Fine ex­am­ples of shade trees

The Weekly Advertiser Horsham - - Back To School - BY RAY ZIPPEL

This month as part of Wim­mera Land­care’s monthly Trees of the Wim­mera se­ries we have two fan­tas­tic ex­am­ples of shade trees.

One of them is Adrian and Su­san Bone’s mag­nif­i­cent yel­low box, Eu­ca­lyp­tus mel­liodora, on the cou­ple’s La­harum prop­erty.

These trees are usu­ally found on lower slopes and plains on al­lu­vial soils and have small, creamy-white flow­ers in groups of seven.

Flow­er­ing is from Septem­ber to Fe­bru­ary, of­ten heav­ier ev­ery sec­ond year.

Yel­low box gen­er­ally grow from 15 to 30 me­tres high with a spread­ing, mod­er­ately open crown and vari­able bark.

The flaky bark is fi­brous, light yel­low-brown, of­ten whorled or run­ning di­ag­o­nally and be­com­ing darker and shaggy with age. The up­per limbs are a smooth cream-yel­low in colour.

They make great shade and shel­ter trees that are a valu­able wildlife habi­tat, pro­vid­ing refuge, nest­ing sites and food for a wide range of na­tive birds, in­sects, pos­sums and bats.

Their growth can be fairly slow. The wood is hard, dense, heavy, ex­tremely durable and ter­mite re­sis­tant. The tim­ber has been used in heavy con­struc­tion and for poles, fire­wood and spe­cialty tim­ber.

Yel­low box is con­sid­ered to be the best na­tive tree for honey pro­duc­tion. The honey pro­duced has a great golden colour, ex­cel­lent taste and valu­able keep­ing qual­i­ties.

In the early days in the Wim­mera, honey pro­duc­tion was quite a big in­dus­try and yel­low box sites were much sought after.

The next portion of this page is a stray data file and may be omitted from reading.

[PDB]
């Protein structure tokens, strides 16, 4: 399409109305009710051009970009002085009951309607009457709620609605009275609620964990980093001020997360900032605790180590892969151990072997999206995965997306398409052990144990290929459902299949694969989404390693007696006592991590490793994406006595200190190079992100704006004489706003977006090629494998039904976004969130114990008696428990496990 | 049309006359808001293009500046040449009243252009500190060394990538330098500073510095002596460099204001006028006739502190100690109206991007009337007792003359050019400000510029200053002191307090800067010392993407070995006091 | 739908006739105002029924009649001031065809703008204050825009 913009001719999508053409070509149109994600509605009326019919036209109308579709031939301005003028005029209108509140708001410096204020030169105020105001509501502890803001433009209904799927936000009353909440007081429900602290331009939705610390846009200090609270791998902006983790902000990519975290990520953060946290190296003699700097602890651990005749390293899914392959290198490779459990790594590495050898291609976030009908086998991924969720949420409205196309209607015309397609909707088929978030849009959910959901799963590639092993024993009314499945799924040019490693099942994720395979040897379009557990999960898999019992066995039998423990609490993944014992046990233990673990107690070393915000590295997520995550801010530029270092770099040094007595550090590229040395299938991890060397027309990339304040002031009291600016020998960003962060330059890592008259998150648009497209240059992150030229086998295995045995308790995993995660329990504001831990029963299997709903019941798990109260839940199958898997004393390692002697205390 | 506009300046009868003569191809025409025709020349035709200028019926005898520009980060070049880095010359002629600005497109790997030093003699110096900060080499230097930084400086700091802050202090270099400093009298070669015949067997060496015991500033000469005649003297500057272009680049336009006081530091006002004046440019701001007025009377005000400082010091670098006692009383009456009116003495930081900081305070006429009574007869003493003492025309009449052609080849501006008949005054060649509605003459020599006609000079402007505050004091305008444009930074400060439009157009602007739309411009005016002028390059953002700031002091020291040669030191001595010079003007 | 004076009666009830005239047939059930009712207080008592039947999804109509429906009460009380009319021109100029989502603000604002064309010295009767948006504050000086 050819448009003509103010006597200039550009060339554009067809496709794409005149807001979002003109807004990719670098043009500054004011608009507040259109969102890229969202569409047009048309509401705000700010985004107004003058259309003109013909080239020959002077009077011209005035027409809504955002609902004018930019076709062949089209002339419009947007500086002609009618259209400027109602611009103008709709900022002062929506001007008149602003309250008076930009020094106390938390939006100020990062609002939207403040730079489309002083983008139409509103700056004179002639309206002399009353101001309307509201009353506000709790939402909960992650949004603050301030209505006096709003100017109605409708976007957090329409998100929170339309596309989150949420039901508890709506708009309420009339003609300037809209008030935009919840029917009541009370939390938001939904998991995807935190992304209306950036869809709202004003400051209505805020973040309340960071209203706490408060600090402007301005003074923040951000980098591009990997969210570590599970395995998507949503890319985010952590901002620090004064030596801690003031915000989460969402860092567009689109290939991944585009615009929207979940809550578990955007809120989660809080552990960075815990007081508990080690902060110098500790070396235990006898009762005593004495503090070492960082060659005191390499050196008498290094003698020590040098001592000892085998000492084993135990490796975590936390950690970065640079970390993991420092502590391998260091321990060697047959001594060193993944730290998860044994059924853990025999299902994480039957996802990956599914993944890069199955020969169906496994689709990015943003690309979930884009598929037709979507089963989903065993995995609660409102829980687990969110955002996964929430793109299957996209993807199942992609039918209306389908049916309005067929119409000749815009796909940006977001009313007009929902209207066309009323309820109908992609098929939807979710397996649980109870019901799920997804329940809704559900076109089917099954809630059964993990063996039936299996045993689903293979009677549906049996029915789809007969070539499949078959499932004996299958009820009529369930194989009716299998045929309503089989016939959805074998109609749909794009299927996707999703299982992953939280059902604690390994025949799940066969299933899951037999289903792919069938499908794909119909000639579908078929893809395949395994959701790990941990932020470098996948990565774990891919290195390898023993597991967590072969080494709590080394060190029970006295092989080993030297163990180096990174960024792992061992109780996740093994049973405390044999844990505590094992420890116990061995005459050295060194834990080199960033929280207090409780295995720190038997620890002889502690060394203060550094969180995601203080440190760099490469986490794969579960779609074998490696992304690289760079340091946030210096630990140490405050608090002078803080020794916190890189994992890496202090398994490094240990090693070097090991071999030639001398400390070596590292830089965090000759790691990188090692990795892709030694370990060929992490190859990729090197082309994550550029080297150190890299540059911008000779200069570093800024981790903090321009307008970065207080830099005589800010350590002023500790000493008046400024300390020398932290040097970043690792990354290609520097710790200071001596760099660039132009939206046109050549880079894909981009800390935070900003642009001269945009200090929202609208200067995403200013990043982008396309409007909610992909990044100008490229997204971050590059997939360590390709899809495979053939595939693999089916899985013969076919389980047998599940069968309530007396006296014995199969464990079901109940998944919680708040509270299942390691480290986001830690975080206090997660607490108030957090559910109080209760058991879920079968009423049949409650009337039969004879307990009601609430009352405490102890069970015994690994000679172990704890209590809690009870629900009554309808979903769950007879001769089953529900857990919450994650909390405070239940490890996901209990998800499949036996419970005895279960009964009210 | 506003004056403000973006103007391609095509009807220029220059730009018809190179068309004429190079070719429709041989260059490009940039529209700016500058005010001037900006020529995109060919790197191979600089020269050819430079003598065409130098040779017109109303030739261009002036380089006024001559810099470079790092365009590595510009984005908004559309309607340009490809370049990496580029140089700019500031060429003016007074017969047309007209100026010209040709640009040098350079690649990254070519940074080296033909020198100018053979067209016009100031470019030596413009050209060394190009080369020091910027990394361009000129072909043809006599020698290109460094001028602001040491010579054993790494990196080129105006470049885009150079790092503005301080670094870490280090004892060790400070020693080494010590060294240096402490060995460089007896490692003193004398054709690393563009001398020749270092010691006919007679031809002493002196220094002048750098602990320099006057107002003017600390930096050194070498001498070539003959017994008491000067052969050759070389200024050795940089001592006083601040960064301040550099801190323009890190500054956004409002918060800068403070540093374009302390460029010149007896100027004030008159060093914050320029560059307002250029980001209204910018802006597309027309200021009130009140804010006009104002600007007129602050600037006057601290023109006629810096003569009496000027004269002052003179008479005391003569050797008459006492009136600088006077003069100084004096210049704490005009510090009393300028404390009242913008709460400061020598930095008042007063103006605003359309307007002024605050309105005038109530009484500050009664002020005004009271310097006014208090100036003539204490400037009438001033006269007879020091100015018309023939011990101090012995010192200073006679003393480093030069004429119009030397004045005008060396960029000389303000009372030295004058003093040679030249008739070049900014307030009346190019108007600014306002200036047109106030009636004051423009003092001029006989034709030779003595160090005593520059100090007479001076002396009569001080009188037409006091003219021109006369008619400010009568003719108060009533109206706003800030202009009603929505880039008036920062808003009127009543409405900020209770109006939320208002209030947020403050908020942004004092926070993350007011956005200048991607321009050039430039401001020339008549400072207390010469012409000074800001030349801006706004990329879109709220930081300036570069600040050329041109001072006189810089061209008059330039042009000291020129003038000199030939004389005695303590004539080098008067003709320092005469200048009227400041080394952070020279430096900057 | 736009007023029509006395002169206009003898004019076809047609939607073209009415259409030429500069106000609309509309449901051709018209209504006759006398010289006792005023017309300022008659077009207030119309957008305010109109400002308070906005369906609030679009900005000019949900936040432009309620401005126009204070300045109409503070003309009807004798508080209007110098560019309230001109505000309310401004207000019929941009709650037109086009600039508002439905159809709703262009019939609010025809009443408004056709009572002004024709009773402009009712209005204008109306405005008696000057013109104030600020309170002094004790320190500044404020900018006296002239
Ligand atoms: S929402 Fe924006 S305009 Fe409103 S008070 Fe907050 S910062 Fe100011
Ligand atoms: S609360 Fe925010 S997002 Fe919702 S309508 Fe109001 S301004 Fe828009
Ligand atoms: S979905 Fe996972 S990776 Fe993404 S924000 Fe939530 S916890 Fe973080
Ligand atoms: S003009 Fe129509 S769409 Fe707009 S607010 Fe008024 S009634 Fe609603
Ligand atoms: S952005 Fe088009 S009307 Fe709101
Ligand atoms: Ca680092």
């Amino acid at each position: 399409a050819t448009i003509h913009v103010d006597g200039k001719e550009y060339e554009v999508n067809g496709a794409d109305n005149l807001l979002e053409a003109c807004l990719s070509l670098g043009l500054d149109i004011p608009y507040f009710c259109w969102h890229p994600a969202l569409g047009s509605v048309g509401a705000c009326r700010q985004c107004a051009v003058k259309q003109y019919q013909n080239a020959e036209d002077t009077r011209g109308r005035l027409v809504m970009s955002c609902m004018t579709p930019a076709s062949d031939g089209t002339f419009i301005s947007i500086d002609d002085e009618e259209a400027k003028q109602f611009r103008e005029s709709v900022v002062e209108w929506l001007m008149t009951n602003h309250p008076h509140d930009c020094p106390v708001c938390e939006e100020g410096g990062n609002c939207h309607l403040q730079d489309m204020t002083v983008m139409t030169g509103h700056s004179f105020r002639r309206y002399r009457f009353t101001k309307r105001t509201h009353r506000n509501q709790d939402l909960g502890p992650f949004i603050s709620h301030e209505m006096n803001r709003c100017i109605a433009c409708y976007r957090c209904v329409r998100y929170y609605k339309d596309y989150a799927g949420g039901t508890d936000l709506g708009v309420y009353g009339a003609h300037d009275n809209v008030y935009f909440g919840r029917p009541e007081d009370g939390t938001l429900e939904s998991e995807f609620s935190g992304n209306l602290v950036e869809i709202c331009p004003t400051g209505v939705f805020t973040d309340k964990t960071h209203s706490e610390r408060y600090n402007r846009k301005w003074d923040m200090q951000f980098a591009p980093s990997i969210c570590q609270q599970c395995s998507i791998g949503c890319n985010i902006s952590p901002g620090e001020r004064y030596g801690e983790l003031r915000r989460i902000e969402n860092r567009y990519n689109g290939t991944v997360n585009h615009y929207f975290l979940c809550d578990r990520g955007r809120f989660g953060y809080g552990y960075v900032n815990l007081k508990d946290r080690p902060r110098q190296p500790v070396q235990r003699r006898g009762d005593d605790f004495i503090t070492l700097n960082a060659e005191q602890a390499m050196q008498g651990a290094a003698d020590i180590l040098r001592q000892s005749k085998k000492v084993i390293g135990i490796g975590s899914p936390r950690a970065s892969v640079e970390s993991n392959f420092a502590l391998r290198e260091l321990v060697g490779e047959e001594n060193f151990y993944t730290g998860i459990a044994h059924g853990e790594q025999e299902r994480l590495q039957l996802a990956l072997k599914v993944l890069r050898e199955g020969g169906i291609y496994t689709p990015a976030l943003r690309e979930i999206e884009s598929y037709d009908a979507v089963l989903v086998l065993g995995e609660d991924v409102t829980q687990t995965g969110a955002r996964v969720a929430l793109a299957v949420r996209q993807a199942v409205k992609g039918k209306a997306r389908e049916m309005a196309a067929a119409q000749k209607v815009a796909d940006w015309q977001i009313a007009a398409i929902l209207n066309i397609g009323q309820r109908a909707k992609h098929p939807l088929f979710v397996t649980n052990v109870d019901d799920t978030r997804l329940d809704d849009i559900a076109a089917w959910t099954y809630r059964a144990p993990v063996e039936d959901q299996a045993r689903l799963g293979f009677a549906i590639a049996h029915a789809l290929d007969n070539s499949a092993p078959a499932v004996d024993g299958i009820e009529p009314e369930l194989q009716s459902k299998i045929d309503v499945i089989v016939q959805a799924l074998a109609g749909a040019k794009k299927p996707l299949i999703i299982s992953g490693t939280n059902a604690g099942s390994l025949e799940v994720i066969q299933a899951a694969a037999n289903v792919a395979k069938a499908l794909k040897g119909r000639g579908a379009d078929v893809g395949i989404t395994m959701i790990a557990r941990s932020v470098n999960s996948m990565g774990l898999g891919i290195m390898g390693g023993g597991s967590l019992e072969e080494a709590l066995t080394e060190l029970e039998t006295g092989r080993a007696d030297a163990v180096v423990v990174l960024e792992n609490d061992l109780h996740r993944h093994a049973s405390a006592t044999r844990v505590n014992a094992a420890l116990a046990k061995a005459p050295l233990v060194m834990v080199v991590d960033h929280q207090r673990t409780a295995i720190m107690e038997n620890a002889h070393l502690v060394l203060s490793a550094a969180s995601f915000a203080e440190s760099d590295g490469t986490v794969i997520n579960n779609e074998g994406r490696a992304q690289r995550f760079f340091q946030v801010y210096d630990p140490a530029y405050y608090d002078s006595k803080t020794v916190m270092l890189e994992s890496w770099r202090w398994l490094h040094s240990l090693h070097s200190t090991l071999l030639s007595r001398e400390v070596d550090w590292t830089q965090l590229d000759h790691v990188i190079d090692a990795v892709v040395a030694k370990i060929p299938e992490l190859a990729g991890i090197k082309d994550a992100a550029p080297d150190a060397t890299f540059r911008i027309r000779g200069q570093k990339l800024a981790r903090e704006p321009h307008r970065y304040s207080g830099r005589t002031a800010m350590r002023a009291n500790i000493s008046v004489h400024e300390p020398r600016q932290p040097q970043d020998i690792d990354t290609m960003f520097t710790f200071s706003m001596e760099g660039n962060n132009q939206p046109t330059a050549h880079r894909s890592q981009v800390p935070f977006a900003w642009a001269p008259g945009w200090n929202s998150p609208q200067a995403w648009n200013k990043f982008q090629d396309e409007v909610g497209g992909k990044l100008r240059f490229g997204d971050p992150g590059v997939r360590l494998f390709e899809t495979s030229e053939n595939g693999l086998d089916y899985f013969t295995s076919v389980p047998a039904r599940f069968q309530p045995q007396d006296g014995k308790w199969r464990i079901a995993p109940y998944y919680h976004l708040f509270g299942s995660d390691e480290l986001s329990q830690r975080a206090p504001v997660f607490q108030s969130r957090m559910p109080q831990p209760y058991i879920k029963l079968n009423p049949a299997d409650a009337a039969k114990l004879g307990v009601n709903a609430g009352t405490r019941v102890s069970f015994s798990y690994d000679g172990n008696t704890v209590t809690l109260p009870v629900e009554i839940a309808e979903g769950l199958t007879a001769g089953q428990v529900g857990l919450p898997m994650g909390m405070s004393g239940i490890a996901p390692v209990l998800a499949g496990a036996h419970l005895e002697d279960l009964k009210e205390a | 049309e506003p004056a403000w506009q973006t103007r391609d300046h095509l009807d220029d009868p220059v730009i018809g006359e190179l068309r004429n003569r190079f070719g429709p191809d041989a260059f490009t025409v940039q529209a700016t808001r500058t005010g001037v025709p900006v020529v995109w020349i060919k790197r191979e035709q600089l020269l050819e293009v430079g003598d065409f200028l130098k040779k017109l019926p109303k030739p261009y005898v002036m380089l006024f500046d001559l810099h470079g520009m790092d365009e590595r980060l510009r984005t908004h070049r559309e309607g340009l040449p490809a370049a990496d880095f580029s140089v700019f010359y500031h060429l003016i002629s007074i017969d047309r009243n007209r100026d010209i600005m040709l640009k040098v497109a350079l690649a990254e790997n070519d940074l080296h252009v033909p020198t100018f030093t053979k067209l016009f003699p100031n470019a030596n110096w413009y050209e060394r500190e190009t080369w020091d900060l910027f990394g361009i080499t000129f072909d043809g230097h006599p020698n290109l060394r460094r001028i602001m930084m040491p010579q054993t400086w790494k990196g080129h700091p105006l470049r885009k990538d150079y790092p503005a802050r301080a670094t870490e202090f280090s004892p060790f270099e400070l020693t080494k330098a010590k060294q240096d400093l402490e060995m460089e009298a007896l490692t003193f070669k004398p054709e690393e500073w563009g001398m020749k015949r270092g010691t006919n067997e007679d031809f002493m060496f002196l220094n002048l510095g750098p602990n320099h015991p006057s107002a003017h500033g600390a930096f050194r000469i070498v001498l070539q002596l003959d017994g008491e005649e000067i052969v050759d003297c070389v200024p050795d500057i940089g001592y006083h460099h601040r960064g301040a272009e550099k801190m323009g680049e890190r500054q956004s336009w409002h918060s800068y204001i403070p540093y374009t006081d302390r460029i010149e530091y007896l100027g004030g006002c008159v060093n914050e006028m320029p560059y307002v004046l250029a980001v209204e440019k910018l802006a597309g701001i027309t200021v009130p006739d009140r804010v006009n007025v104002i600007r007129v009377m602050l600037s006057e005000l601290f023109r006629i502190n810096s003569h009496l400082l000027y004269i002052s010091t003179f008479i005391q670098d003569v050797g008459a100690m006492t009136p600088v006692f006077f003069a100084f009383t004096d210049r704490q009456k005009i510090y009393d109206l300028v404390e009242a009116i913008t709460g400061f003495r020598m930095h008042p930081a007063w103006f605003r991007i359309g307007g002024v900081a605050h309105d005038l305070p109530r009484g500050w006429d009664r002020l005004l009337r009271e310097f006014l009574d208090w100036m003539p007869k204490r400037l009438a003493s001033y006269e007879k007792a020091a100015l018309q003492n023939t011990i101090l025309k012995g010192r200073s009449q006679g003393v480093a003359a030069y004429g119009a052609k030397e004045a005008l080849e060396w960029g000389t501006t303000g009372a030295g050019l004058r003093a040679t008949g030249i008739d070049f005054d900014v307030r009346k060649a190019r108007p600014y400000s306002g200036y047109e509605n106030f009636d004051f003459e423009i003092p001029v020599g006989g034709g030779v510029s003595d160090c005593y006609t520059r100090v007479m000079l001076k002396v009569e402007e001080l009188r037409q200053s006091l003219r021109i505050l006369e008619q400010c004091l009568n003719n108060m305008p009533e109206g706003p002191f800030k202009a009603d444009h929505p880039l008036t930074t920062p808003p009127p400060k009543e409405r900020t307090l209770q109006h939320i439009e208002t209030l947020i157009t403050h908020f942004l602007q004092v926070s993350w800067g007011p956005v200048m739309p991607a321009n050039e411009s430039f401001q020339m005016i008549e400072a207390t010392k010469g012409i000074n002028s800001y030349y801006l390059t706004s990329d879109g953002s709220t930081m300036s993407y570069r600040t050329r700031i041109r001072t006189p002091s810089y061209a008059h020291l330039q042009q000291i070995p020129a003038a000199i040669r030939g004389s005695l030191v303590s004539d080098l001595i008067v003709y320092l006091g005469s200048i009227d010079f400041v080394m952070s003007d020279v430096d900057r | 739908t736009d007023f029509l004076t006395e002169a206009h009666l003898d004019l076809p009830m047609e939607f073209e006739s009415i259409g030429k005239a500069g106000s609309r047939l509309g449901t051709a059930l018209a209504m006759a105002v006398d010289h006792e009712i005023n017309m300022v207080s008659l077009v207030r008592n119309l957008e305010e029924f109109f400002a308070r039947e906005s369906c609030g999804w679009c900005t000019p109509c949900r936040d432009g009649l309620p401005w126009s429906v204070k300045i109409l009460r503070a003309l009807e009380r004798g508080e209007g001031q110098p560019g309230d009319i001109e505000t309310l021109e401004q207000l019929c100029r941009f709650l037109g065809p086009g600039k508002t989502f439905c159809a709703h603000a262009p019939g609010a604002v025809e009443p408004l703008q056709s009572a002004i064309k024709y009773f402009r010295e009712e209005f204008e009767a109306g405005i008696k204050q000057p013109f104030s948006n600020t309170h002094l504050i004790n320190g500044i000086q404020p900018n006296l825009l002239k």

Yel­low box honey has now be­come a recog­nised brand – of­ten not pure but a blend of other types with yel­low box added for its colour and recog­nised ‘keep­ing’ prop­er­ties.

Phil Hall’s beau­ti­ful red gum, Eu­ca­lyp­tus camal­d­u­len­sis, on Seven Mile Creek at East Con­con­gella is another ex­am­ple of an out­stand­ing shade tree.

Phil said the tree had been ‘beau­ti­fully man­i­cured’ by sheep.

Red gum of­fers ex­cel­lent shade and shel­ter and pro­vides an im­por­tant role in sta­bil­is­ing soil, es­pe­cially on stream banks and pad­docks. The trees are wide­spread across the Wim­mera.

The next monthly com­pe­ti­tion is for the best ‘Tree­house Tree’ and the tree can be of any species. The cut off for en­tries is Fe­bru­ary 24.

Peo­ple can check out our ‘Trees of the Wim­mera’ Face­book page, where photos and sto­ries can be viewed or sent.

Photos and sto­ries can also be posted or de­liv­ered to Bron­wyn Bant at ad­min@platy­pus.org. au; Lisa Oliver at Lisa.oliv­er­rlf@gmail.com; Ray Zippel at zip­pelr@wcma.vic.gov.au or de­liv­ered or posted to Wim­mera Catch­ment Man­age­ment Author­ity, 24 Dar­lot Street, Hor­sham, 3400.

SHADE: Adrian and Su­san Bone’s yel­low box on their La­harum prop­erty.

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